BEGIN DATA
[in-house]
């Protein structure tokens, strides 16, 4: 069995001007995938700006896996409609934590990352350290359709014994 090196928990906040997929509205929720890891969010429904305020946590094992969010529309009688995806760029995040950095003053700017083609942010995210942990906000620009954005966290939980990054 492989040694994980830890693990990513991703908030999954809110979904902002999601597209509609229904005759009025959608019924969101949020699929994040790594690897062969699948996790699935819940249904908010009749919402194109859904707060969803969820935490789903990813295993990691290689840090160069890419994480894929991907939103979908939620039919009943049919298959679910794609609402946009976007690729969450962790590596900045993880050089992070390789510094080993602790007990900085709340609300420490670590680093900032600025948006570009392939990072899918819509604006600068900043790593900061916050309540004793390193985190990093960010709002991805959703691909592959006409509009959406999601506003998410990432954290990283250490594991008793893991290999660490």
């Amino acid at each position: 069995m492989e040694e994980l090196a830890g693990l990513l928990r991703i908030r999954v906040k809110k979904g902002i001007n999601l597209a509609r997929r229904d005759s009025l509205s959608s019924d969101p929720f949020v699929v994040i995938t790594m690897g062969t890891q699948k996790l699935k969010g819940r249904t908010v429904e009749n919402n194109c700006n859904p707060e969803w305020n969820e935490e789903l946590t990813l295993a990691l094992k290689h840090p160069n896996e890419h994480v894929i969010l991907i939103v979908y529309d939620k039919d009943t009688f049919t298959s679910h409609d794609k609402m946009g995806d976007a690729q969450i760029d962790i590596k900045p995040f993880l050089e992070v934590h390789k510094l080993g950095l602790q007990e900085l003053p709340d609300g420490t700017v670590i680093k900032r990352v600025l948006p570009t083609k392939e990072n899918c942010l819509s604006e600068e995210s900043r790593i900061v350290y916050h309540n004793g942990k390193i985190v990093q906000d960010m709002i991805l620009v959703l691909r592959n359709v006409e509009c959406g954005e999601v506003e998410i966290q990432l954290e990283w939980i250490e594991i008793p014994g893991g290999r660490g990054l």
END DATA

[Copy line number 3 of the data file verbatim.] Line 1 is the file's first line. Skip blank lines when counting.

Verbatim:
């Amino acid at each position: 069995m492989e040694e994980l090196a830890g693990l990513l928990r991703i908030r999954v906040k809110k979904g902002i001007n999601l597209a509609r997929r229904d005759s009025l509205s959608s019924d969101p929720f949020v699929v994040i995938t790594m690897g062969t890891q699948k996790l699935k969010g819940r249904t908010v429904e009749n919402n194109c700006n859904p707060e969803w305020n969820e935490e789903l946590t990813l295993a990691l094992k290689h840090p160069n896996e890419h994480v894929i969010l991907i939103v979908y529309d939620k039919d009943t009688f049919t298959s679910h409609d794609k609402m946009g995806d976007a690729q969450i760029d962790i590596k900045p995040f993880l050089e992070v934590h390789k510094l080993g950095l602790q007990e900085l003053p709340d609300g420490t700017v670590i680093k900032r990352v600025l948006p570009t083609k392939e990072n899918c942010l819509s604006e600068e995210s900043r790593i900061v350290y916050h309540n004793g942990k390193i985190v990093q906000d960010m709002i991805l620009v959703l691909r592959n359709v006409e509009c959406g954005e999601v506003e998410i966290q990432l954290e990283w939980i250490e594991i008793p014994g893991g290999r660490g990054l």